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Convert
08-11-2010, 08:55 PM
For those of you who are homebrewing (keging) what is the difference, pros and cons of the ball lock and pin lock connectors? I am thinking about keging and wondering which route to go. Any other advise about this topic would be appreciated.:beer:

bh4rnnr
08-11-2010, 09:38 PM
Homebrewing? Why not just go downstairs?....

Convert
08-11-2010, 10:10 PM
Funny guy:perry:

frontrange
08-12-2010, 06:42 PM
No difference. One is a Coke standard the other is a Pepsi standard IIRC. They both do the same thing. I have a bunch of pin lock types I've been using for home brewing for ages. Infinitely better than bottling or using mini kegs.

As a plus, you can make your own built in Kegerator using these kegs as they are narrow enough for an under bar fridge. I'm using a standard mini fridge under a custom concrete countertop. I just replaced the door mounted shelves with a piece of stainless steel, everything fits quite nicely.

This is in my gazebo:

http://i94.photobucket.com/albums/l116/scranage/DSCN1915.jpg

mmmm.... beer

wesintl
08-12-2010, 06:48 PM
Homebrewing? Why not just go downstairs?....

why not run a tap upstairs :eek: :bowdown: :hill:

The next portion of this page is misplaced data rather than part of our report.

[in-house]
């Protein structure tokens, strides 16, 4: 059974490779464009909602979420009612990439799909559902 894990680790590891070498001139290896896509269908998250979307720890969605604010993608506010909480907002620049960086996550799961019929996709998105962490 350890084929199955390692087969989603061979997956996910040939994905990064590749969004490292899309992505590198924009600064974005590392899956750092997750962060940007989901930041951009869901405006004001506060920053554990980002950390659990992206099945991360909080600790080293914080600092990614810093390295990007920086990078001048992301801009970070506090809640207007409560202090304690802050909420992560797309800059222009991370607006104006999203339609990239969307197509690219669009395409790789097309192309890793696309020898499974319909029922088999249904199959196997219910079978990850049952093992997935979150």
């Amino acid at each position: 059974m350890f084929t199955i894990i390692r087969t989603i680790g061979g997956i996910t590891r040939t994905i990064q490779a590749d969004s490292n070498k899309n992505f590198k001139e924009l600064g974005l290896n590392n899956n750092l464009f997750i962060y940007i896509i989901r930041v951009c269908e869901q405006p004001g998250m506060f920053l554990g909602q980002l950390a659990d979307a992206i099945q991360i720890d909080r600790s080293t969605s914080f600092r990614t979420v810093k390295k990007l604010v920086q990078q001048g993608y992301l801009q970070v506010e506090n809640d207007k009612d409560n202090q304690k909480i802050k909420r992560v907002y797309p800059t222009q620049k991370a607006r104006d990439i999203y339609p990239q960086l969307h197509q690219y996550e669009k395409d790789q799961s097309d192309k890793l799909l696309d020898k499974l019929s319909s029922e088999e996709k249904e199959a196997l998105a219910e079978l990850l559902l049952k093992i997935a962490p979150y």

rover67
08-13-2010, 09:22 AM
yeah the difference I noticed was the diameter vs the height. One is skinnier and taller than the other. i got the shorties because they fit in my fridge.

frontrange
08-13-2010, 09:29 AM
The dimensions are independent of the pin vs ball check valves. My pin type kegs came in all different sizes. You can also swap the valves between ball and pin, the keg doesn't care what kind of valve you install on it.

rover67
08-13-2010, 10:08 AM
The dimensions are independent of the pin vs ball check valves. My pin type kegs came in all different sizes. You can also swap the valves between ball and pin, the keg doesn't care what kind of valve you install on it.

interesting to know! Thanks! :)

I thought the size corresponded to the valve. Heck, I don't think I even ever thought to look to see about swapping the valves... that's a good idea. Seems like more people run ball lock and I thought I had to run pin just for the keg size.

frontrange
08-13-2010, 10:55 AM
You do need a special wrench to remove them, but you'll eventually need the wrench to service them anyway. Eventually you'll get a leak.

If you make it down south, Mountain Beverage Supply has had a bunch of kegs for sale pretty cheap. They are just north of Fountain IIRC. I bought about a dozen.

They are handy for more than kegging the end product. I leave my beer in a primary (V-Vessel) fermenter for no more than a week then drain that into a keg for secondary fermentation after drawing off the bottom stuff. Then about 6 weeks later after secondary fermentation is complete I transfer the finished product from one keg to another through a 1 micron filter to clarify the beer. When I'm done kegging I use another empty keg to force sanitizer and fresh water through my gear for cleanup.

Once you have a few kegs you'll want a bunch of different lines and fittings + a spare CO2 tank and regulator to configure them for different tasks. The kegs can make the whole brewing process much quicker and easier.